54. Sorry i have no respect for LH. He took out Nico a few years ago while running at full speed in the grass; and drove him off the track in Austin. And now he has the nerve to complain about Vettel bump at first gear? Give me a break. I personally think LH intentional set Vettel up to run into the back of him to keep Vettel from jumping him on the restart. And all these comments about the safety car being too slow was part of the setup.

    1. Rosberg drove Lewis off the road in Austria and had good go in Spain too

    2. @John s Certainly the interesting aspect to this is that it is a known and well practiced tactic by the lead driver to try to off put, or wrong foot the trailing driver when it comes to restarts. This tactic does present some risk to the leader to being rear ended. Whether or not LH did anything intentional perhaps we’ll never know. I’m assuming he didn’t, other than intentionally using the commonly executed tactic on restarts, but something sure convinced SV he was being brake tested even if the telemetry shows LH didn’t literally brake.

  55. I am just waiting for Friday practice so that we can all move on from this. Honestly I’m tired of this Baku drama !

    So lets keep an eye on Max this weekend, hope he and his car makes a clean sweep. He was 5th last time around.

    1. +1,000,000,000

  56. Fully agree with Tillykeeper_zackfan. Mr. Todt is a hypocrite, so are the others in that organization called FIA.

    1. Hypocrite? Not sure that’s the right word, l mean he prophosizes nothing.

  57. So we’re still talking about Baku? You all know it’s been almost two weeks?

  58. I’m now 100% bored of this!

  59. AntonioCorleone
    4th July 2017, 20:04

    Stop complaining about Vettel and how he didn’t get a bigger penalty… The truth is that Vettel got a huge penalty with that 10 sec stop and go which is 30 sec race time. Most of the (richer, bigger)teams offer to pay up to 10 milion€ to anyone who can come up with developement solution which would bring 1 sec per lap to the car. That’s 10 milion€ reward, let alone paying for parts and production which could be well over that, but lets stay with the 10 milion only.
    So, 10 milion€ for 1 sec a lap per race. There are 20 races so it would come up to 500 000€ a race. Baku has 51 laps, so 500 000 : 51 = roughly 9800€ per sec, per lap. Vettel was penalised with 30 sec which at this track amounts to more than 294 000€.
    30 X 9800 = 294000
    In F1, everything is about time. Lots of money are spent to make the cars do the races in less time.
    If Lewis fans are angry, its because Vettel finished in front of him, infact they are mad and want the FIA to hand Vettel a race ban which is absurd. You were the ones that said that Lewis shows emotions and thats what we want in the sport, and now when you got emotions from your rival, now he must be penalised.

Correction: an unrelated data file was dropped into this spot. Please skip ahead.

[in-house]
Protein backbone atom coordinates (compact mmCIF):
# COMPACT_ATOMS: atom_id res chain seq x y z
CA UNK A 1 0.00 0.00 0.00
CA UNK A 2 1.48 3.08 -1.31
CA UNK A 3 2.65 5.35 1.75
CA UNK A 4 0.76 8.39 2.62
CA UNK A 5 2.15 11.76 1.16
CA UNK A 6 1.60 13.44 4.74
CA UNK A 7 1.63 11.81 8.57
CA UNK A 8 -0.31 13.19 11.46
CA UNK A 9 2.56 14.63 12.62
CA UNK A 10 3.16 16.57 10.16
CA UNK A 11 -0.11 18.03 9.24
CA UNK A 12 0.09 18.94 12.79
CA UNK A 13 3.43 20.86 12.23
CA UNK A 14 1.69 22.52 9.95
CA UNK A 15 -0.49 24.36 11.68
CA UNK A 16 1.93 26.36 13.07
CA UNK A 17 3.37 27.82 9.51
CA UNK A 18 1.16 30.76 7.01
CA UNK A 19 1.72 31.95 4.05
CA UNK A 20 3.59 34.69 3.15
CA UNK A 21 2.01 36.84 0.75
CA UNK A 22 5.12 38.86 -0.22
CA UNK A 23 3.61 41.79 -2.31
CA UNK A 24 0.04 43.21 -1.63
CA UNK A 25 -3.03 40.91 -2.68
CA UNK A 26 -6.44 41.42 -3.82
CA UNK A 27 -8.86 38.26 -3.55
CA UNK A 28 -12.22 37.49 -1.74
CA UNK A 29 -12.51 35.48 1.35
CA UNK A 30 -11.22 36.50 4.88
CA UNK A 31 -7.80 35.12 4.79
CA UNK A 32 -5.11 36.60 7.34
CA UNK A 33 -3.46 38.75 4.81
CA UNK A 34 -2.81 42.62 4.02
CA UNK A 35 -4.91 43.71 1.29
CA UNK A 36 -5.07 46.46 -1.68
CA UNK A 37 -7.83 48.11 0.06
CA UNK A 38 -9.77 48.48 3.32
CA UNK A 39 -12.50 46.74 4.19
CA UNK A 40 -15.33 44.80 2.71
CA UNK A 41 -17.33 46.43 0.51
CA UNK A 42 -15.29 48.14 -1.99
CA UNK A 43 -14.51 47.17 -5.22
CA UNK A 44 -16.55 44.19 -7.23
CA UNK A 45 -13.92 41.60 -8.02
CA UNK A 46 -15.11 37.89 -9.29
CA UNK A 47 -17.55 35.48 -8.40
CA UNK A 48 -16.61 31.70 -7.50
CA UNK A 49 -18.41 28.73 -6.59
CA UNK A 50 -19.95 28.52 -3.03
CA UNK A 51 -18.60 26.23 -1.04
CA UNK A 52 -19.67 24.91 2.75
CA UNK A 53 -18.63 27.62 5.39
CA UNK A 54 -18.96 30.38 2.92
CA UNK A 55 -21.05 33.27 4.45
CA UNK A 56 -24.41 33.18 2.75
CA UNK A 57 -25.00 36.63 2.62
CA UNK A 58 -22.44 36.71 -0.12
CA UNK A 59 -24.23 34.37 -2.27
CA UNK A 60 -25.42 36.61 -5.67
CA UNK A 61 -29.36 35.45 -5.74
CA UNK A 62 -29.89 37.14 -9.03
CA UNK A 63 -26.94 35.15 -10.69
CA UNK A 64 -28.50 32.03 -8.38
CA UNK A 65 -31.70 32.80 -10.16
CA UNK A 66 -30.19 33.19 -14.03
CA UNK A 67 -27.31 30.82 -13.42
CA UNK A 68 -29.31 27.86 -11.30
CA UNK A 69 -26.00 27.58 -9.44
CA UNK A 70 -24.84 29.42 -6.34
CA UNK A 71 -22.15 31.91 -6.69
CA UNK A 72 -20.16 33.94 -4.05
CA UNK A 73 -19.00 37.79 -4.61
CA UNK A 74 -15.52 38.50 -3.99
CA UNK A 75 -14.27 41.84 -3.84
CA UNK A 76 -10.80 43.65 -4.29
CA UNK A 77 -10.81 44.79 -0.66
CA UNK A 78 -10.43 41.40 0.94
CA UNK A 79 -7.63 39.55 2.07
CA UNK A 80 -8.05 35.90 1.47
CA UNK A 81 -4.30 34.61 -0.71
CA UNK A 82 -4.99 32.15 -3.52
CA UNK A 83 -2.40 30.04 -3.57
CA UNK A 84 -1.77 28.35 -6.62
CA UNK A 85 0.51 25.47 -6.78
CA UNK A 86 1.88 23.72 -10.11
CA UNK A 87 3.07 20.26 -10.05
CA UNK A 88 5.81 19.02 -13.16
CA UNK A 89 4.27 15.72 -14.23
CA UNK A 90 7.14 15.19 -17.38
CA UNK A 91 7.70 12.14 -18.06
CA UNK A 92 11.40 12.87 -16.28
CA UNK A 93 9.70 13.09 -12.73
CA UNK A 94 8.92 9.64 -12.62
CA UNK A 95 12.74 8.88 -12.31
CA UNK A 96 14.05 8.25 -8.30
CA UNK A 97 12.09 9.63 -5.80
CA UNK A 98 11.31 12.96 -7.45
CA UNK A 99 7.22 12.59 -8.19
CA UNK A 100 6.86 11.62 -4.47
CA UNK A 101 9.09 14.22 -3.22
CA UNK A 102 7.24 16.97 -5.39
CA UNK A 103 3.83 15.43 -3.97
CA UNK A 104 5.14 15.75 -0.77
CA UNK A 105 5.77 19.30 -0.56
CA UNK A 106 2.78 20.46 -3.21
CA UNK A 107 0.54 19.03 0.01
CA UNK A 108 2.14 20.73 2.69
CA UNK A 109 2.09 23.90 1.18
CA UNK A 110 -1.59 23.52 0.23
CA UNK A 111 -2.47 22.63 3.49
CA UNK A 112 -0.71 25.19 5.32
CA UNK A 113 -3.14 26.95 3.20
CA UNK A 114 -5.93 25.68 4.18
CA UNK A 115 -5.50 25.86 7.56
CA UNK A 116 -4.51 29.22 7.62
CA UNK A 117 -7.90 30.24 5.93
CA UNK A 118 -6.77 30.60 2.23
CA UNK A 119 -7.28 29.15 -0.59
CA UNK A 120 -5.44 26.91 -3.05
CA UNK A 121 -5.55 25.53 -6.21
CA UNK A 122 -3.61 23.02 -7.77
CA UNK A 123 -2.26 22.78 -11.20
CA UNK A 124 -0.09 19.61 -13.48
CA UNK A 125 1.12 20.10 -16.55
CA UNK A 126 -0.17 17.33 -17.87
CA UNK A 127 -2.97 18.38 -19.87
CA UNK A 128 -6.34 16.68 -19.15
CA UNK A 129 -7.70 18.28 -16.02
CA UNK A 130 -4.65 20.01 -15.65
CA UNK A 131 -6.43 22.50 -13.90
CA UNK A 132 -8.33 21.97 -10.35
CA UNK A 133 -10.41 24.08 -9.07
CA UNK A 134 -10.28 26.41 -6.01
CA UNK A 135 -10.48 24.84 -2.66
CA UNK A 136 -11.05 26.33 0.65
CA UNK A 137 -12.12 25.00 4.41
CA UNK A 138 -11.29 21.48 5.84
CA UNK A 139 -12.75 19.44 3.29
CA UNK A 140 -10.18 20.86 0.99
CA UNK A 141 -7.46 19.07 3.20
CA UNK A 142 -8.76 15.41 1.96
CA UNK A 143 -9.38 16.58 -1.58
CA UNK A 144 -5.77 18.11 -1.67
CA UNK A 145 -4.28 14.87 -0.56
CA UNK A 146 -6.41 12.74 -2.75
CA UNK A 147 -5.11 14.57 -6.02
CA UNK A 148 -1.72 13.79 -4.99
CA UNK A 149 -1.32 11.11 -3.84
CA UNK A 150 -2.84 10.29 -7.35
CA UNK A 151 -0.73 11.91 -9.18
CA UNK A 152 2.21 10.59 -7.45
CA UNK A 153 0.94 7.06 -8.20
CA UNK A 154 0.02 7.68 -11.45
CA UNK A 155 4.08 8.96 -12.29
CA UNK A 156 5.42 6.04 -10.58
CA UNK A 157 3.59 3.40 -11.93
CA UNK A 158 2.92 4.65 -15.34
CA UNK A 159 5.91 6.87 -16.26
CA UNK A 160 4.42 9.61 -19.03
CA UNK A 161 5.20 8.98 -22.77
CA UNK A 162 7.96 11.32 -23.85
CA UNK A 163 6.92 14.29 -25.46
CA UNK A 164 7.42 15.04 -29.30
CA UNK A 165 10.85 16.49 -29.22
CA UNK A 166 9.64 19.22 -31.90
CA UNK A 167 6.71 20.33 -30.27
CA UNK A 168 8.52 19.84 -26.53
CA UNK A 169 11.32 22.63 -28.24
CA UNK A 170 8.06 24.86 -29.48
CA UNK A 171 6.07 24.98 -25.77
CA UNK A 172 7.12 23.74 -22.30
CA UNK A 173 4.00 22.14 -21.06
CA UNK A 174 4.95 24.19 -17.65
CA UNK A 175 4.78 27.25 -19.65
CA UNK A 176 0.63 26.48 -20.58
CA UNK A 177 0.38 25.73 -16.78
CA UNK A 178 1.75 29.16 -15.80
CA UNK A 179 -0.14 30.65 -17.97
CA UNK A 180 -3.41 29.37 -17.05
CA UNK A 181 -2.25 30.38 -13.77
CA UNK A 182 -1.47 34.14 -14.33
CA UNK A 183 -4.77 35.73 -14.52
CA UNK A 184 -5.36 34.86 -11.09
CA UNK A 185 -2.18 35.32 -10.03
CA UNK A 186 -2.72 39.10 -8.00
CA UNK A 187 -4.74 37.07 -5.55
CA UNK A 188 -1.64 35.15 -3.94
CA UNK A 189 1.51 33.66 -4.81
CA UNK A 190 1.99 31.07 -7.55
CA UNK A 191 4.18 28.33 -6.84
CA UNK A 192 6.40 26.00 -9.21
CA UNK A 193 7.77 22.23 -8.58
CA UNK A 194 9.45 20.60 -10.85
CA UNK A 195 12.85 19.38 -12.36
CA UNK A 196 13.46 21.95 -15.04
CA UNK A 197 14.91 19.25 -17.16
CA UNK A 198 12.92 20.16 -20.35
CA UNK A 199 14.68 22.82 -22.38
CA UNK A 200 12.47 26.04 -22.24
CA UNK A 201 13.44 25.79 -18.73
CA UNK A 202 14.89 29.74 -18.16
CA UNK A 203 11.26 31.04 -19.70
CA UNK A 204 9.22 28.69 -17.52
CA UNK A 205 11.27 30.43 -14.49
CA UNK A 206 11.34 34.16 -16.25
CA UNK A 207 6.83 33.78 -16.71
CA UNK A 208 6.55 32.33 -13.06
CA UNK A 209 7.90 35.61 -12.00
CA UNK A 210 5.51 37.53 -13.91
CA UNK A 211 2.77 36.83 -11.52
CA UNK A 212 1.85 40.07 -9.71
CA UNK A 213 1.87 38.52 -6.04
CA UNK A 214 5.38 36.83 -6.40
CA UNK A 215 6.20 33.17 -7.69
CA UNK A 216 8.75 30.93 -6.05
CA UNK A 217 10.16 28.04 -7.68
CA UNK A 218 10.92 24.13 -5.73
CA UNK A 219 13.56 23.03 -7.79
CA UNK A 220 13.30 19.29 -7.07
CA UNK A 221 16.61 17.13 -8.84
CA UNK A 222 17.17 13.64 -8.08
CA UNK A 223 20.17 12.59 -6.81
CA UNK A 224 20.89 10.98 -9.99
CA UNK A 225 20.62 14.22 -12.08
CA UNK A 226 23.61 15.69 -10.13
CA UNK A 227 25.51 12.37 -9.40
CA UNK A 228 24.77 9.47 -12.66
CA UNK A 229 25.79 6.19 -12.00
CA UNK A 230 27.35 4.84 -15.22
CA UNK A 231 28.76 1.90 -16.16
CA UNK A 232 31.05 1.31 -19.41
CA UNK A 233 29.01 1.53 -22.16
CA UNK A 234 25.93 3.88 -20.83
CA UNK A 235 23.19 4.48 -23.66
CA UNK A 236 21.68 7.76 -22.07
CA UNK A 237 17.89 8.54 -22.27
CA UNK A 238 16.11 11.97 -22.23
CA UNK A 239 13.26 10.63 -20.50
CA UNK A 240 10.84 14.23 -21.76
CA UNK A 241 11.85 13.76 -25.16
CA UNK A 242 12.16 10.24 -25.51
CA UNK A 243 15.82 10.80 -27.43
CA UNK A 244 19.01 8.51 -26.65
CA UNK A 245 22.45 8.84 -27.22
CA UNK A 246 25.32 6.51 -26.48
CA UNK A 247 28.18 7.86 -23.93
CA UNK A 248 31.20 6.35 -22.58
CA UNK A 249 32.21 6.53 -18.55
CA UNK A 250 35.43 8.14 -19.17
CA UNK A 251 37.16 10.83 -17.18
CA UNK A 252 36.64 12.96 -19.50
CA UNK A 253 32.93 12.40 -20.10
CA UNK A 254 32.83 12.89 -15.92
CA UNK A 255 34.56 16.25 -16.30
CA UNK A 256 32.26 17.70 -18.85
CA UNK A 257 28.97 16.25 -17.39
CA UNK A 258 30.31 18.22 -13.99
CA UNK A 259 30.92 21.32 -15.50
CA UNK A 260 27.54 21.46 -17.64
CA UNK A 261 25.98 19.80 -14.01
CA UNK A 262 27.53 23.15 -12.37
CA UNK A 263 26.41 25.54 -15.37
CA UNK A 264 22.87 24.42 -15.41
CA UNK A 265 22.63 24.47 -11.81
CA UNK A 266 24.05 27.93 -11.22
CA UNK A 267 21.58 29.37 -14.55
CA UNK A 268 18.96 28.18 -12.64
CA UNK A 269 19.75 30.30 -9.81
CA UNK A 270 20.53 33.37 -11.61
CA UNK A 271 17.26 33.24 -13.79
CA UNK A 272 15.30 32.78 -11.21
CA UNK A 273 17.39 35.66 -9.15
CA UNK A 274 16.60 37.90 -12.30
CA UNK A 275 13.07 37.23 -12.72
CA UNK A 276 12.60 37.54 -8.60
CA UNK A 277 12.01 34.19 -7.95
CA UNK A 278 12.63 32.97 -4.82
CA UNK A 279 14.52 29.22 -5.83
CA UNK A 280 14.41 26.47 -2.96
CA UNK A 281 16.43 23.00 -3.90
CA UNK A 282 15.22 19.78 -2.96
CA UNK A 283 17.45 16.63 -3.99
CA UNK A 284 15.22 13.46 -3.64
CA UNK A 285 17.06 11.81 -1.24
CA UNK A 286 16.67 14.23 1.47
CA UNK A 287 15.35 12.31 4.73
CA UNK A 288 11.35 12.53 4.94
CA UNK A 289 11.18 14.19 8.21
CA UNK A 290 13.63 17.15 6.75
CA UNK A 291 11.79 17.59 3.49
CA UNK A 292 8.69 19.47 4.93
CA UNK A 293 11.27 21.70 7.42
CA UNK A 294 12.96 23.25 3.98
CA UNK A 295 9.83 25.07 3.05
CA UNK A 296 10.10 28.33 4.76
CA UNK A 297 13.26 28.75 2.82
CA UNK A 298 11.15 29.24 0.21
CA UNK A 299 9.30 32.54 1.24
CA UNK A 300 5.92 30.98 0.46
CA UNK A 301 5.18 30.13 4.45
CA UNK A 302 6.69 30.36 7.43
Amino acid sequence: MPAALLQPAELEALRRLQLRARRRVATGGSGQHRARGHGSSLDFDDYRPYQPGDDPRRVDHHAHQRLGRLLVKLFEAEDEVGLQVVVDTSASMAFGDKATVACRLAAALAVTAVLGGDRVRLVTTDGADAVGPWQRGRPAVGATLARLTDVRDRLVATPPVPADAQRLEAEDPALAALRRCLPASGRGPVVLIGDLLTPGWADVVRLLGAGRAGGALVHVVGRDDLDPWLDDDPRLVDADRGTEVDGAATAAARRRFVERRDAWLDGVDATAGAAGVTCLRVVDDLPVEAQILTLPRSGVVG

There’s a saying – “Be careful what you wish for, someday it may come true”

  60. Vettel behaviour was stupid but let’s be serious – bumping wheels at 20 mph was not dangerous. Yes, Vettel deserved penalty but don’t say punishment should be more severe because he caused dangerous situation – that is not true.

    1. He brought the sport into disrepute by deliberately ramming a competetor during the safety car period. The wheels are not designed to take much force from the side so Hamilton’s car ‘could’ have received damage and Vettel ‘could’ have taken off Hamilton’s front wing end plate quite easily. That was dangerous and if Hamilton’s car had been damaged he would of had to pit or retire. Vettel had already lost his front wing after rear ending Hamilton so he had to pit and Vettel’s action was in my opinion aimed at damaging Hamilton’s car also to make him pit and lose the lead. Very unsporting action which should have led to a black flag.

  61. This is some funny ‘ish! Lewis apparently liking some instagram post, gets over 200 comments, more than the Vettel verdict. 😂😂😂

    I wonder what y’all will have to complain about when he does hang up his gloves?

    1. Colonial Mind
      5th July 2017, 4:05

      Who knows, Dawg? Maybe they’ll enjoy F1 again without the crap LewLew and minority army bring. LOL :D

    2. Michael (@freelittlebirds)
      5th July 2017, 4:08

      :)

  62. Would the repercussion of the “meaningless” penalty on VET be the same if HAM didn’t have the problem with the headrest? Just a bunch of HAM widowers…

  63. That would be “influencing the championship” too much and we can’t have that

    /s

  64. How can you lose all respect to Ferrari International Assistance ?
    They are doing everything very well in the interest of their team

  65. This “Tillykeeper_Zackfan” is most likely some dude in the pay of Hamilton’s PR team and so it is hardly surprising that the driver ‘liked’ it. He must have known about it before it appeared.